Agent Elizabeth’s Mission To Barrel 27 Wine Company
Barrel 27 Wine Company
This weekend our mission was clear: navigating grey skies and a slippery highway with the ultimate intention of pleasing our palates. Cautiously traipsing through the torrential downpour hammering San Luis Obispo County, a fellow wino and foodie friend and I arrived safely at our Paso Robles destination. Rain-spattered, we slogged our way through the parking lot of an industrial center to the home of Barrel 27 Wine Company, welcomed by blustery winds and the pungent scent of fermenting grapes emanating from 800 barrels of their ageing wine.
Entering the tasting room, beset by a high backdrop of round wooden vats, one of Barrel 27’s partners, Jason Carter, soon greeted us in the cool 56?F cellar atmosphere. Over the course of the next hour, not only did he guide us through a flight of several lovely wines, but also graciously allowed us to explore their barrel room, adorned with stainless steel fermentation tanks and splendid French oak casks stacked loftily to the ceiling. Our expectations for their wine already high (as we had both recently stumbled upon some of Barrel 27’s well-balanced creations), we earnestly sipped, swirled and unlocked the nuances of more of their fragrant wines.
Some of the highlights included their beautiful white Rhone blend, 2008 High on the Hog ($15), a balanced blend of creamy Grenache Blanc, Viognier, Roussane, and splash of Marsanne. Possessing a light golden touch and fresh floral and citrus nose, this silky white left splendid traces of honey and lemon zest, and finished with a hint of mineral essence. Their caramel-blushed 2005 Central Coast Rosé of Syrah ($13) exuded light berry aromas. Our first sip produced a dense acid feel, soon toning down to allow the spicy layers to unfold. Smoky orange and berry undertones brought this food friendly wine to a balanced close.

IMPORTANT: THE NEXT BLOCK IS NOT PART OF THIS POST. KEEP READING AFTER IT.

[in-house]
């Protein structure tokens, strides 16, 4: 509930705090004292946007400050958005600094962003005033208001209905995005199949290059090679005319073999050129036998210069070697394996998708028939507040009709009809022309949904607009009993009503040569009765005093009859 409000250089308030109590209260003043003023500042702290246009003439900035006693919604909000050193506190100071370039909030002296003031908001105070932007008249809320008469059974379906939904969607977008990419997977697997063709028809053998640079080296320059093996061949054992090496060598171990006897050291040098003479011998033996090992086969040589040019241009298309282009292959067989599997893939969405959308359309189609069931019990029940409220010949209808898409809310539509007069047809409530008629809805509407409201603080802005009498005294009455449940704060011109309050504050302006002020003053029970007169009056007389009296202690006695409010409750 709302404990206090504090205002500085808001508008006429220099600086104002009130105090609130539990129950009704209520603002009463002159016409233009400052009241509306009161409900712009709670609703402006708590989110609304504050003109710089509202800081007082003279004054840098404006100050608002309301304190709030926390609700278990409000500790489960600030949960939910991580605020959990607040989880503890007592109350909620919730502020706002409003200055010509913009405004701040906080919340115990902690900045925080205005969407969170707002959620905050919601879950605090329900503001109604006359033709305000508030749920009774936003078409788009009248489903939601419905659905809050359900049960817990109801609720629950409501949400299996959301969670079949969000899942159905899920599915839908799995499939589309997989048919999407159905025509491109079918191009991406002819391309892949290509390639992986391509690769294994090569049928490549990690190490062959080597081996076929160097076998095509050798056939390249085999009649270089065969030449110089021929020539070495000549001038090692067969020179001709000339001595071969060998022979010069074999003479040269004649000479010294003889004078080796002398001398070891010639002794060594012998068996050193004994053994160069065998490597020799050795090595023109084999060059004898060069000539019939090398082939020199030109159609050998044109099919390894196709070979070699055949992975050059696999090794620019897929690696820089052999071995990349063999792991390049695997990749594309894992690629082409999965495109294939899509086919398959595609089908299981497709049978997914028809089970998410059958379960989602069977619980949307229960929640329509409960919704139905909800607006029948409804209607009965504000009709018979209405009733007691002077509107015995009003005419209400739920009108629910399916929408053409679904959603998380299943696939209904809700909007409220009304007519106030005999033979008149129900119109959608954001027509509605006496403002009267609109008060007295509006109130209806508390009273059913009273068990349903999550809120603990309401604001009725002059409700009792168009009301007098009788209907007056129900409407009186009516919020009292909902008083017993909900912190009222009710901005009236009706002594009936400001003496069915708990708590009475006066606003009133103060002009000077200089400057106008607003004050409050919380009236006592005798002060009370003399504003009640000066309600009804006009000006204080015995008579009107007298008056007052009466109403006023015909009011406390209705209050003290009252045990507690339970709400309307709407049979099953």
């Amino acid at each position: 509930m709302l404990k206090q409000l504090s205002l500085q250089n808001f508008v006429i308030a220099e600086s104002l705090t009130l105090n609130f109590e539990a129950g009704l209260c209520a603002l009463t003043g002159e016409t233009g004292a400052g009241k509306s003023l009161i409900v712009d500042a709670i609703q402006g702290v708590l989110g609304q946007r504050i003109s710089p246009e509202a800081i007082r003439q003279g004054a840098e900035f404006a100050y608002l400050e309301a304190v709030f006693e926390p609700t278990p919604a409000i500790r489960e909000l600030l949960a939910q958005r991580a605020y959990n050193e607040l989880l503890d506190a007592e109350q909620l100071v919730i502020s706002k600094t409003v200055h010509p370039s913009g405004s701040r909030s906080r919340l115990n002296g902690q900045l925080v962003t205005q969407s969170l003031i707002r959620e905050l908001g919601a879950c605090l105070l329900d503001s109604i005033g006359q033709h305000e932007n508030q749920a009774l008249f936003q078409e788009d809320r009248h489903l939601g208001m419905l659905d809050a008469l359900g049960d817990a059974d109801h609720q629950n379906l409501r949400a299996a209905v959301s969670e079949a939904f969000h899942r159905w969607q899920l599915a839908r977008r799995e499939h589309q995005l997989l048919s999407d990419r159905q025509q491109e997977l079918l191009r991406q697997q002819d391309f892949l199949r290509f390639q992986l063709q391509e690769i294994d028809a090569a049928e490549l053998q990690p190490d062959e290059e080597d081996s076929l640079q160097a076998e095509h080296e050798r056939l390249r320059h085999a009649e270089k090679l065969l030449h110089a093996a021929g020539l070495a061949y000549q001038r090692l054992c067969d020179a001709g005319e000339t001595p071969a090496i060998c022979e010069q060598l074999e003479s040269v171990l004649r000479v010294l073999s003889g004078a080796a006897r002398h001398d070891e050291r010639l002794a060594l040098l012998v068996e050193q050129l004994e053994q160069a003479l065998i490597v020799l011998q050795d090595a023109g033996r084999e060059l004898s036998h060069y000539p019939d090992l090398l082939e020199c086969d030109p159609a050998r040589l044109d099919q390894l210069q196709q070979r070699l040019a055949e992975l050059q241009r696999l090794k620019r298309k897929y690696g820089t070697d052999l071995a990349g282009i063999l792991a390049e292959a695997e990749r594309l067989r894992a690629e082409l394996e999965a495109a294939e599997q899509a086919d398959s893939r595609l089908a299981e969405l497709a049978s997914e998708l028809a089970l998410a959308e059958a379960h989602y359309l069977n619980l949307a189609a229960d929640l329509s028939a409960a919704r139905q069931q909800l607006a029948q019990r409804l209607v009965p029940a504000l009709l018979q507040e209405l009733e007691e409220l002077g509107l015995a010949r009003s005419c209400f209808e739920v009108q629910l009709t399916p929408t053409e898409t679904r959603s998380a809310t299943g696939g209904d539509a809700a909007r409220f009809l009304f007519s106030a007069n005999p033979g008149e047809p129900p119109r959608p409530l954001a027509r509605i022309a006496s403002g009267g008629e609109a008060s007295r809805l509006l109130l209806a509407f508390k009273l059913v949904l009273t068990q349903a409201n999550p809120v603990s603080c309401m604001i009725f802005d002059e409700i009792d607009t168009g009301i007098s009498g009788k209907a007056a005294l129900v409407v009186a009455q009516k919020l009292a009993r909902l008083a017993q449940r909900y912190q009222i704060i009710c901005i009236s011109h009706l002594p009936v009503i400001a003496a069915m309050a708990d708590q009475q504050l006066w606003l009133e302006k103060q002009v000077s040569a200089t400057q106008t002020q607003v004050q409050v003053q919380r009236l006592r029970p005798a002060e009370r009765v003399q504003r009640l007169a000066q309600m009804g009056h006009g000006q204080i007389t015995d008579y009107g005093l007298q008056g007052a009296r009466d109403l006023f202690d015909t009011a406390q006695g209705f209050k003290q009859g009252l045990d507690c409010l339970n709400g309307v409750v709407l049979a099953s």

Our next splash brought us their 2007 Rock and a Hard Place Grenache ($23). With captivating fresh garnet and violet affects and a dense blueberry nose, the flavors changed as our hands warmed up the glasses in this cellar-like temperature. Alluring notes of chocolate, blueberry, and charcoal warmed our palates, leaving a rich finish of orange rind and citrus. Their complex 2006 Right Hand Man, Central Coast Syrah ($18), exuded a deep, luscious plum tone and wafted of dried cherries. Possessing smooth notes of toasted vanilla, plums, currants and mocha, their signature wine left a light peppery and raspberry finish.
The nuances of their 2007 Hand Over Fist ($30), a sophisticated Rhone-style blend of 52% Syrah, 29% Grenache, and 19% Mourvedre, resulted in a beautiful shade of intense black plums, with a light jammy nose hinting of lavender and plum. This lovely fruit medley boasted currants, cherries, orange and chocolate, with a lasting mineral finish. This new release of their first Rhone-style blend proved dense and bold. Their 2006 Bull by the Horns ($32) also attested to Barrel 27’s ability to construct unified, intense blends. This concoction of well-tamed Petite Verdot, Syrah, and Tempranillo grabbed us with its concentrated dark cherry tones, its spicy nose of currants and cocoa, and its perfectly blended layers of chocolate, blueberry, cloves, and vanilla yet peppery finish.
At the end of the day, my fellow wino (who happens to be a former Southern Wine and Spirits executive and has been involved in the wine industry for twenty years) declared Barrel 27’s wines stunning. I couldn’t agree more. In spite of the ghastly weather and feeling stuck between a rock and hard place, we found our right hand man, sipped hand over fist, rode high on the hog, grabbed the bull by the horns and discovered more outstanding well-crafted SLO County wines. Mission accomplished.
Visit http://barrel27.com for more information about their own mission.
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